The West End grew quickly between 1820 and 1840. Streets were lined with small wooden buildings, and as time passed the area started to transition from middle class to working class made up of, among others, Irish, Polish, Russian, Ukrainian, Albanian, and Lithuanian immigrants. As West End houses began renting rooms to borders, single family homes were systematically demolished and replaced by more profitable four to five story tenements. By the late nineteenth century, housing more immigrants than any other part of the city, the West End was labeled by many Bostonians as a “cesspool” and a “slum.” Image Credit:  Boston Public Library


By the 1940s the population stabilized, but the damage to the neighborhood’s reputation was done. In 1950 the Boston Housing Authority applied for federal funds for a plan to redevelop the West End. There was opposition over the following years, but it made little difference, and by November of 1958, 2,700 households were gone. Though the displaced families were promised subsidized housing, no record of this offer survives. By the summer of 1960 the West End was rubble. In the end a total of fifty two acres were destroyed, and many former and helpless West Enders ended up in substandard housing.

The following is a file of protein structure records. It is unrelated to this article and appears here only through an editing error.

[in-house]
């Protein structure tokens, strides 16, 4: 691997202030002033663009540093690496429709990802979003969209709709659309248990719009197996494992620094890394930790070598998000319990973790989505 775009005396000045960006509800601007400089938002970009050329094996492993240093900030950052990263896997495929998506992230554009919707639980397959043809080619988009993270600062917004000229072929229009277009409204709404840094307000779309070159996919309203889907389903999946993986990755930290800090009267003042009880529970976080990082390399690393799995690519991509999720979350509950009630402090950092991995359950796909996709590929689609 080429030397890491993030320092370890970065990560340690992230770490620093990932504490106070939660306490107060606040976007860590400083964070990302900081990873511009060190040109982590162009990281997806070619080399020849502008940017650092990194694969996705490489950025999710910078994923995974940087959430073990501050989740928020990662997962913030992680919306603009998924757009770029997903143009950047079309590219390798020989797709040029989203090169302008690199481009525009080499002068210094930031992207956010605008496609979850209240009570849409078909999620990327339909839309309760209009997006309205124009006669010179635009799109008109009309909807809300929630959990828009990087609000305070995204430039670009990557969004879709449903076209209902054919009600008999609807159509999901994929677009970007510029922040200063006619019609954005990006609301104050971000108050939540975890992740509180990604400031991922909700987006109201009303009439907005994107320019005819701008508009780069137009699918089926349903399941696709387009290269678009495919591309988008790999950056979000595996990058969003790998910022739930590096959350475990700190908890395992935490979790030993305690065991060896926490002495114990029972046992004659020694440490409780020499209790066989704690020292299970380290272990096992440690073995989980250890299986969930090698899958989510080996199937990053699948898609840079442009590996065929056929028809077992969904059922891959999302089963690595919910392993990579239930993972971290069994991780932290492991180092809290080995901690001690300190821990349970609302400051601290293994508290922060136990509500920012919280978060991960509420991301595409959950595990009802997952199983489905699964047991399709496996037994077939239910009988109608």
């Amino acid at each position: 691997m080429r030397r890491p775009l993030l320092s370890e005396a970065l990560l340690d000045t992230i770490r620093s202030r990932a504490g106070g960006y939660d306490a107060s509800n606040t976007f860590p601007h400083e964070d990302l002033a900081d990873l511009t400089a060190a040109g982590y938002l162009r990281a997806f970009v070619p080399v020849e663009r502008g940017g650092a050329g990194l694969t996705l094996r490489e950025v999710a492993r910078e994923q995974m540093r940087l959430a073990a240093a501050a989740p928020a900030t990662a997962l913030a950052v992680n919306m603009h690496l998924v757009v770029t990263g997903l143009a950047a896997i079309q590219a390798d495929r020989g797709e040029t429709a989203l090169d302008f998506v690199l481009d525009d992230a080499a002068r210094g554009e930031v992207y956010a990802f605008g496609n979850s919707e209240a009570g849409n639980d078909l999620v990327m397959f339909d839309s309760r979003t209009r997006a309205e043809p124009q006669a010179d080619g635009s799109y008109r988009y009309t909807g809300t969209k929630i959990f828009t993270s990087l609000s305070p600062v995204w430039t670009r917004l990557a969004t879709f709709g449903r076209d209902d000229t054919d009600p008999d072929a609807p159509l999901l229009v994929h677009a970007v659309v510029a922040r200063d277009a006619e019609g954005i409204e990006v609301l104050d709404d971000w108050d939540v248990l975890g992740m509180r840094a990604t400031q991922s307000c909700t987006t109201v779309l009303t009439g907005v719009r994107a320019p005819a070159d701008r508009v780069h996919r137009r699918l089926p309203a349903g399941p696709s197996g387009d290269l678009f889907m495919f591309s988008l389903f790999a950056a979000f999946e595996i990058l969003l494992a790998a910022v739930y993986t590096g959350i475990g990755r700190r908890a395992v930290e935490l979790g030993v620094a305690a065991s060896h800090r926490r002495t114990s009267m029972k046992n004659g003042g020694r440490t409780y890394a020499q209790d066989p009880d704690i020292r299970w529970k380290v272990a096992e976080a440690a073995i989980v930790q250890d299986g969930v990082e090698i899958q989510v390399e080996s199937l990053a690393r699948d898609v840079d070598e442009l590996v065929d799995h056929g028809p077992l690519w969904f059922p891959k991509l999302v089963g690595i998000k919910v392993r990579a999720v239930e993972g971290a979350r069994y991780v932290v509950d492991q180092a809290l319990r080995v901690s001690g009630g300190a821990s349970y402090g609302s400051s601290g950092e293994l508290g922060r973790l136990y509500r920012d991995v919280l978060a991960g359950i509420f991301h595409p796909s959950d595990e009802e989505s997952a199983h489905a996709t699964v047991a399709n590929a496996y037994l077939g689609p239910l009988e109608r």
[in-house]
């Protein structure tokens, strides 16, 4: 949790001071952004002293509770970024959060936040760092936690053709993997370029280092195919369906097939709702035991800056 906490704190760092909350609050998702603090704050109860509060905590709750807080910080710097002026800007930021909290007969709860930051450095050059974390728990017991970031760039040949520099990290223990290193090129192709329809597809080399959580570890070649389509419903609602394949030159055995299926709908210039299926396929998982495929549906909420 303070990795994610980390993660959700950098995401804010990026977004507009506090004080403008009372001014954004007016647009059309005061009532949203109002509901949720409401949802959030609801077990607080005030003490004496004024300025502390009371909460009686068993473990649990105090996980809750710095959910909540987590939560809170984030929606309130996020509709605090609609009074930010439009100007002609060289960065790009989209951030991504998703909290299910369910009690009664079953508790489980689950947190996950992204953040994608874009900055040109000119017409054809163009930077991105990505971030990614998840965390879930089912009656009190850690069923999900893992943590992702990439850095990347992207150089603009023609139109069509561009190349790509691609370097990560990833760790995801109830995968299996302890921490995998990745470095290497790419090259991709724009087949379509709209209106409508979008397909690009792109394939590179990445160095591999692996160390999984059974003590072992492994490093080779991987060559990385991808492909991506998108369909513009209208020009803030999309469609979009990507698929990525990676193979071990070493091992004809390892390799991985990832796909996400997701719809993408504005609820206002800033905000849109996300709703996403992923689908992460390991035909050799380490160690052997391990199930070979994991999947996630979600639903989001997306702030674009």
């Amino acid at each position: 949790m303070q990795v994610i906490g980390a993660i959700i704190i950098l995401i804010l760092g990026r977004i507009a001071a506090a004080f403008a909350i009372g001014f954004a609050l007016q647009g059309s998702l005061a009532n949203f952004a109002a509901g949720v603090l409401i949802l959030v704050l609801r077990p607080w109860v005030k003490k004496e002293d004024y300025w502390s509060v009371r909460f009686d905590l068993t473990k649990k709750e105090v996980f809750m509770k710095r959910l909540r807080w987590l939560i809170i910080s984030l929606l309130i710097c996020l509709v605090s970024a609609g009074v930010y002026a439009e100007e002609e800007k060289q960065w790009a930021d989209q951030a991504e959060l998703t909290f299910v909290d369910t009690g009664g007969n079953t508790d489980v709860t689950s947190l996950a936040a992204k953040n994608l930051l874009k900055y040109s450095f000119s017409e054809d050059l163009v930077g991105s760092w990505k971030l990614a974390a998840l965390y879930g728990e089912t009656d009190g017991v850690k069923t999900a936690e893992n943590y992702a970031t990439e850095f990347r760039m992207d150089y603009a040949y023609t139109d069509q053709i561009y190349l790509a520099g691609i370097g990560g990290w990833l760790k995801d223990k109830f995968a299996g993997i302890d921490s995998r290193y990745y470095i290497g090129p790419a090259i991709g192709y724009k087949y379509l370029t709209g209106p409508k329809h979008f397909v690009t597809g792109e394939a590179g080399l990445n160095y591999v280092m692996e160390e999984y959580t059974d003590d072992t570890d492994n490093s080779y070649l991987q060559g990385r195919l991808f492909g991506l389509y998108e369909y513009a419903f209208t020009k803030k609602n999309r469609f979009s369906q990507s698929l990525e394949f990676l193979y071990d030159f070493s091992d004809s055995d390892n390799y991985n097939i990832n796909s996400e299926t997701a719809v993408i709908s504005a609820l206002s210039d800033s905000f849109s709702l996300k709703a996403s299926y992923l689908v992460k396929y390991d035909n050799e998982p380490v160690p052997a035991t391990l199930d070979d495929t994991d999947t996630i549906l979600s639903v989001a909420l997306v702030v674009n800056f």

Over the past few decades, the West End has continued to see new residential and commercial development. A thriving medical community, growing up around Massachusetts General Hospital, remains a central pillar and economic driver.

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The Mill Pond

A Stagnant Body of Water Becomes an Early Landfill Project